My early religious experience was variable, and for the most part consisted in,
“Sorrows and sins, and doubts and fears,
A howling wilderness.”
The personality of the Holy Spirit was an article of faith rather than a joyful realization. He had breathed life into me, but not the more abundant life (John 10:10). In a sense I was free, but not “free indeed” (John 8:36). I was free from the guilt and dominion of sin, but not from strong inward tendencies thereto, which seemed to be part of my nature. In my early ministry, being hereditarily a Methodist in doctrine, I believed in the possibility of entire sanctification instantaneously wrought in this present life (1 Thessalonians 5:23-24). How could I doubt it in the light of my mother’s exemplification of its reality? I sought it quite earnestly at times, but failed to find anything more than transient uplifts from the deadness of my Christian experience. One of these uplifts . . . was so marked that it delivered me from doubt on the question of regeneration (the new birth; John 1:12-13; 3:1-7). These uplifts came while I earnestly struggled after entire sanctification as a distinct blessing. But when I embraced the theory that entire sanctification is gradual and not instantaneous, these blessed uplifts ceased; for, seeing no definite line to cross, my faith ceased to put forth its strongest energies. For fifteen years, in this condition, I was exceedingly dissatisfied and spiritually hungry (Matthew 5:6). . . .
As I studied the Bible, I saw that the promised gift of the Holy Spirit signified far more than I had realized in the new birth, and that a personal “Pentecost” (baptism with the Holy Spirit; Acts 1:5) was waiting for me; and I sought it in downright earnestness. The Holy Spirit showed me the evil that lurked in my nature — preaching with mixed motives and often preferring the honor that comes from men to that which comes from God (John 5:44).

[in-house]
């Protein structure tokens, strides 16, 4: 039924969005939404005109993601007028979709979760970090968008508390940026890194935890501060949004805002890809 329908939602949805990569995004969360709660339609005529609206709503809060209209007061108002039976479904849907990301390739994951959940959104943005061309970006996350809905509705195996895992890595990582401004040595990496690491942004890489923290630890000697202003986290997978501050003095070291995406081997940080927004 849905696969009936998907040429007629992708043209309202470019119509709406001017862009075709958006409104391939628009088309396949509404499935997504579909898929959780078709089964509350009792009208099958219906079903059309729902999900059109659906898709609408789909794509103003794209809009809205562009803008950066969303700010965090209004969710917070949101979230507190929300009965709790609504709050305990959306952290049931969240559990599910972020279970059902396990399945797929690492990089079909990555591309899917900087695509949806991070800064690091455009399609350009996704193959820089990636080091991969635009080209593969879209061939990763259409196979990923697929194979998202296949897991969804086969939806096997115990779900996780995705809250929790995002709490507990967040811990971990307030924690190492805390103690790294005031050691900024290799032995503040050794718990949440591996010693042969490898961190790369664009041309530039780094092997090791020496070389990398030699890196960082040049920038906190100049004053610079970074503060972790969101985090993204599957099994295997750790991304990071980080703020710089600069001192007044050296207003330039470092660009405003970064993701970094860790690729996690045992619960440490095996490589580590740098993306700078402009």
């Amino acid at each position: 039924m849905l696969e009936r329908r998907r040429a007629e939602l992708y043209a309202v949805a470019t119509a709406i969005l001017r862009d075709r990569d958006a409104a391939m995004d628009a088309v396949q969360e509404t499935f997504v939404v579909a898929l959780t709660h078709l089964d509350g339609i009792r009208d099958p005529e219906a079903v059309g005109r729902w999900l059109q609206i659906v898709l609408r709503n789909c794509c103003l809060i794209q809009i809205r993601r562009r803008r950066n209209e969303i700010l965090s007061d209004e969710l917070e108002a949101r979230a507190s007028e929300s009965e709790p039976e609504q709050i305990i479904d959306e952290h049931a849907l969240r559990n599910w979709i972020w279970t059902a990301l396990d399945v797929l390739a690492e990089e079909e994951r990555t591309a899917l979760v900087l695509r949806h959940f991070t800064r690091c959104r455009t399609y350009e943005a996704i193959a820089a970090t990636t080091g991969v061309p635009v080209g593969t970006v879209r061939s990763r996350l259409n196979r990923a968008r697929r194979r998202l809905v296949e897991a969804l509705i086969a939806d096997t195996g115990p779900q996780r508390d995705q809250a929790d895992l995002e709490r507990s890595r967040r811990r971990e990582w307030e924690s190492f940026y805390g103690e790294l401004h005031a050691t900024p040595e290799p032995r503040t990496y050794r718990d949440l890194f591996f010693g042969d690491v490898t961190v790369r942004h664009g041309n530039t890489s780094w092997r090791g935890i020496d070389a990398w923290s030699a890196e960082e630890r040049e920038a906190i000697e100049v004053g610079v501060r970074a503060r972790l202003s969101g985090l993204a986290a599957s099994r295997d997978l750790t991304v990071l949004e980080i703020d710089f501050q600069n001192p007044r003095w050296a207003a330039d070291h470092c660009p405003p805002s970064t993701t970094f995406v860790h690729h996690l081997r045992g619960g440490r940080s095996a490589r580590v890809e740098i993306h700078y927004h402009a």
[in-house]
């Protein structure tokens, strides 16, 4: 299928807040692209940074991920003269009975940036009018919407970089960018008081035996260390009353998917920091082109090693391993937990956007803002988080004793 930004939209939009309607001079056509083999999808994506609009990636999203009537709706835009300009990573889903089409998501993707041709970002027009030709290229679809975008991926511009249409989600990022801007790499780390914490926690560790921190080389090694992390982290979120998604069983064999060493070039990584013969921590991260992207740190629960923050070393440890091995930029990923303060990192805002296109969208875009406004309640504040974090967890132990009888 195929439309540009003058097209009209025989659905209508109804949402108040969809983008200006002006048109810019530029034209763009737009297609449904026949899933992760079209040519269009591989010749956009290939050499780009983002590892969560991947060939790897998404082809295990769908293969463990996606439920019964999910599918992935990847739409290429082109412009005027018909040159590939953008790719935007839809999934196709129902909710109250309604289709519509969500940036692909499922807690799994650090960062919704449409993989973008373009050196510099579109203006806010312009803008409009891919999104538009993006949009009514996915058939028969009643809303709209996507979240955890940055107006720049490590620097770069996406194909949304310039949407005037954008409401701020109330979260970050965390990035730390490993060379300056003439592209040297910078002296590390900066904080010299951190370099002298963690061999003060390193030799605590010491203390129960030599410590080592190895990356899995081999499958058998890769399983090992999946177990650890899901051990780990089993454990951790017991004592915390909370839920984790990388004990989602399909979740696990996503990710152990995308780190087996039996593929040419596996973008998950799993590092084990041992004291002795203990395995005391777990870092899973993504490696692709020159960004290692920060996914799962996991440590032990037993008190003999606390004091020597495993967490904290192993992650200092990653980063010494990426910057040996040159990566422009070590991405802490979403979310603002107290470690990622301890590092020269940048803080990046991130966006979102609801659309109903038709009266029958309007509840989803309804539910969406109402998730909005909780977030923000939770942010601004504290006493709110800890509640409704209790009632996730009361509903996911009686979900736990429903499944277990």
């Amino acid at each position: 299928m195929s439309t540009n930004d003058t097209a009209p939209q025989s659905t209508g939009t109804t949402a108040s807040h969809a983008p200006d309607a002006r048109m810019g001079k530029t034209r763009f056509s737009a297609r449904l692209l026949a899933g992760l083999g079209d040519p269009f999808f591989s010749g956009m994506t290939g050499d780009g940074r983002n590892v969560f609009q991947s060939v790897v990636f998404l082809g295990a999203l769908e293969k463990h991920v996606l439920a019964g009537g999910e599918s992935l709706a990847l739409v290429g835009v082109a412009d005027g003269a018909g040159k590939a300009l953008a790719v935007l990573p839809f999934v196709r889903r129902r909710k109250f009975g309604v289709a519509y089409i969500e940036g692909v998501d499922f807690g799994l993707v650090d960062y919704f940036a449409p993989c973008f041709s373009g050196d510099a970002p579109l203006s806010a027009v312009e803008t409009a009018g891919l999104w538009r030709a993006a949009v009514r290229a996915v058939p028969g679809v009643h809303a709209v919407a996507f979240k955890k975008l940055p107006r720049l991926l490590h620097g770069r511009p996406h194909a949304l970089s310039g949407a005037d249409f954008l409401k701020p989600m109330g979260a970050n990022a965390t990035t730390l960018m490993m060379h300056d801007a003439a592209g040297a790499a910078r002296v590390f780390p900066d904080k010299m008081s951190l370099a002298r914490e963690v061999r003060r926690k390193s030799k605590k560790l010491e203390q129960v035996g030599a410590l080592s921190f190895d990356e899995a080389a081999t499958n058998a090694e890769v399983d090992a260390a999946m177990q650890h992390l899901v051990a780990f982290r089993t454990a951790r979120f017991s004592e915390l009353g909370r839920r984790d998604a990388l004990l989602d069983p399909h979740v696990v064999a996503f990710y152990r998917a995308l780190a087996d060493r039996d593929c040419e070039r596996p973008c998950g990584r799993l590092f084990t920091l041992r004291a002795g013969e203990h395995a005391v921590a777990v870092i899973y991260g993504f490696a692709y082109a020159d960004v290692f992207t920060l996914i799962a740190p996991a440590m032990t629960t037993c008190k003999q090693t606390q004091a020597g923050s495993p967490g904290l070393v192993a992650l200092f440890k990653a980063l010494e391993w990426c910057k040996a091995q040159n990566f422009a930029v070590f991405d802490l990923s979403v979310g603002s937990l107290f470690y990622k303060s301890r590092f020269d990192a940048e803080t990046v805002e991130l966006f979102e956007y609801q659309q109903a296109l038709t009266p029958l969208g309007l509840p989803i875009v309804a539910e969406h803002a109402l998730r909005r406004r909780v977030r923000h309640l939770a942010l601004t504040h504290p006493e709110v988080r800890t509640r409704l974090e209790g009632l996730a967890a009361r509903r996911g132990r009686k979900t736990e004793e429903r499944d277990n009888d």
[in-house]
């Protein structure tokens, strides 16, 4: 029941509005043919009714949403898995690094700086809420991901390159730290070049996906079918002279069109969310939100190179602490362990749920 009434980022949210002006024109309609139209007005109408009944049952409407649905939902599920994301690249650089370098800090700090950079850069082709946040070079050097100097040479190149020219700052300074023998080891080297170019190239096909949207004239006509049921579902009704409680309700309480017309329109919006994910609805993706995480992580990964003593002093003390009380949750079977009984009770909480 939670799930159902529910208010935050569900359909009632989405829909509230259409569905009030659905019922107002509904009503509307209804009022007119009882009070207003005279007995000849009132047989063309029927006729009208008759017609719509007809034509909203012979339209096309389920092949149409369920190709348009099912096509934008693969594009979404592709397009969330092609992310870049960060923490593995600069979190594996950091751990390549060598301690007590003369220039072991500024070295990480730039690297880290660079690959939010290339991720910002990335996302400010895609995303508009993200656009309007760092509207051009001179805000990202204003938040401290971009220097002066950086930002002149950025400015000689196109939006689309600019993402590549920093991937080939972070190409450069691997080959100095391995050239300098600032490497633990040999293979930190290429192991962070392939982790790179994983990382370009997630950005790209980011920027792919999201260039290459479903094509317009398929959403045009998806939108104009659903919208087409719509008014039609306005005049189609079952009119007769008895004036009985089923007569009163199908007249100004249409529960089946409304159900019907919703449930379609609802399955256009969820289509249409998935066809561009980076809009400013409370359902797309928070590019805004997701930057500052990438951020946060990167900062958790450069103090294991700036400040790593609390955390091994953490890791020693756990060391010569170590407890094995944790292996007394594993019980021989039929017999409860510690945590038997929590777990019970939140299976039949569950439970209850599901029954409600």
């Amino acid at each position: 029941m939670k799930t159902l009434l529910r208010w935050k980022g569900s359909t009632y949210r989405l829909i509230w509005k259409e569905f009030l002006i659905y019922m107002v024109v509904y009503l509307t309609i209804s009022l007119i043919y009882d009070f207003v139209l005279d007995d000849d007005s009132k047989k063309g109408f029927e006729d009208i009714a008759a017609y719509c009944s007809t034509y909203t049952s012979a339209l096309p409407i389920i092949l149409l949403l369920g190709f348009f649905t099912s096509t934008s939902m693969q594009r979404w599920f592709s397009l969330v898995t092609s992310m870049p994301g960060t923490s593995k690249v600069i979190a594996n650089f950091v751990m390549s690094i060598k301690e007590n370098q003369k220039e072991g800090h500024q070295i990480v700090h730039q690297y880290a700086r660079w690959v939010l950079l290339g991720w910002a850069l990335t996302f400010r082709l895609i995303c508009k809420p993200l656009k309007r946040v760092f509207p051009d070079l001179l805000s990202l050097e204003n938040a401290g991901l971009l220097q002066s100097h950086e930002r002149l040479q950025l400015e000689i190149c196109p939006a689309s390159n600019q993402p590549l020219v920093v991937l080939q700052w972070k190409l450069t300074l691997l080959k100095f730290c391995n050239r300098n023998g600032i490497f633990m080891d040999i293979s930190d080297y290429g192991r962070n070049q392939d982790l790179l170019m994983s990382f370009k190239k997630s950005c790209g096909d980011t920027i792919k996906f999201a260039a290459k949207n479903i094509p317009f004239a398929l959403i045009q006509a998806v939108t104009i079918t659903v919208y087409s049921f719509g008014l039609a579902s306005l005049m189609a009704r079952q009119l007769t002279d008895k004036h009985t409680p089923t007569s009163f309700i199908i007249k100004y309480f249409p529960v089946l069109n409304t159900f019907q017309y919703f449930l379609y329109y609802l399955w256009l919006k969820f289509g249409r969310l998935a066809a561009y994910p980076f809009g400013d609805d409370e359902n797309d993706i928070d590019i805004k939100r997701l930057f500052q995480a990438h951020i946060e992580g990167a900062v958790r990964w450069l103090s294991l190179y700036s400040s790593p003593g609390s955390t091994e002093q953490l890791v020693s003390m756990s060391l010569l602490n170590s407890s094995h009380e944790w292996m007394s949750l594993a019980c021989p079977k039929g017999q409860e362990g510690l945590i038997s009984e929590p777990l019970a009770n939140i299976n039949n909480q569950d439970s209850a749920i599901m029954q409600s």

I submitted to every test presented by the Holy Spirit and publicly confessed what He had revealed. I was determined to walk alone with God rather than with the multitude in the world or in the Church. I immediately felt a strange freedom that increased daily, the cause of which I did not distinctly apprehend. I was then led to seek the conscious and joyful presence of the Comforter (Holy Spirit; John 14:16, KJV) in my heart. Having settled the question that this was not merely an apostolic blessing, but for all ages — “He shall abide with you forever” (John 14:16-17) — I laid hold of the promise, “Verily, verily (Truly, truly), I say unto you, Whatsoever ye shall ask the Father in my name, he will give it you” (John 16:23). For me, that word “verily” had all the strength of an oath. . . . I wrote my name in that promise, not to exclude others, but to be sure that I included myself. Then, writing also these words, “Today is the day of salvation” (2 Corinthians 6:2), I found that my faith had three points to master: (1) the Comforter, (2) for me, (3) now. I placed my faith in that promise and I claimed the Comforter as my right in the Name of Jesus. For several hours I clung to that promise by naked faith, praying and repeating Charles Wesley’s hymn,
“Jesus, thine all victorious love,
Shed in my heart abroad.”